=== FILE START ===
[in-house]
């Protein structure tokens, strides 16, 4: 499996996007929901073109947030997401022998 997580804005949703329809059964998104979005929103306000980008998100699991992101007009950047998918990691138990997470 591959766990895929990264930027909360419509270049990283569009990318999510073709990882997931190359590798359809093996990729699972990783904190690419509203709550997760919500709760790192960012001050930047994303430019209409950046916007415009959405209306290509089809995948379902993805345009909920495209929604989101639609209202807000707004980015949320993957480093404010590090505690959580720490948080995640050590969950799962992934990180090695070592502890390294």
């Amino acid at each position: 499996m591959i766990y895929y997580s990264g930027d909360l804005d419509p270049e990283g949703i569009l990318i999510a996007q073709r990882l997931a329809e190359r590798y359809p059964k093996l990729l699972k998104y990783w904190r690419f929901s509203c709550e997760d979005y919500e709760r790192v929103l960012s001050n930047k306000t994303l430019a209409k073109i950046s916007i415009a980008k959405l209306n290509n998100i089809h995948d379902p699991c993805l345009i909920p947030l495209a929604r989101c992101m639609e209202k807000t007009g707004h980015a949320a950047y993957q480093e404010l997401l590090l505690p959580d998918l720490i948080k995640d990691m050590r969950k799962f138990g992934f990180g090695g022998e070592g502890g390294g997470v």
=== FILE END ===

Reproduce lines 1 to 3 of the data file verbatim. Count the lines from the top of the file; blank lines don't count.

[in-house]
């Protein structure tokens, strides 16, 4: 499996996007929901073109947030997401022998 997580804005949703329809059964998104979005929103306000980008998100699991992101007009950047998918990691138990997470 591959766990895929990264930027909360419509270049990283569009990318999510073709990882997931190359590798359809093996990729699972990783904190690419509203709550997760919500709760790192960012001050930047994303430019209409950046916007415009959405209306290509089809995948379902993805345009909920495209929604989101639609209202807000707004980015949320993957480093404010590090505690959580720490948080995640050590969950799962992934990180090695070592502890390294």
């Amino acid at each position: 499996m591959i766990y895929y997580s990264g930027d909360l804005d419509p270049e990283g949703i569009l990318i999510a996007q073709r990882l997931a329809e190359r590798y359809p059964k093996l990729l699972k998104y990783w904190r690419f929901s509203c709550e997760d979005y919500e709760r790192v929103l960012s001050n930047k306000t994303l430019a209409k073109i950046s916007i415009a980008k959405l209306n290509n998100i089809h995948d379902p699991c993805l345009i909920p947030l495209a929604r989101c992101m639609e209202k807000t007009g707004h980015a949320a950047y993957q480093e404010l997401l590090l505690p959580d998918l720490i948080k995640d990691m050590r969950k799962f138990g992934f990180g090695g022998e070592g502890g390294g997470v």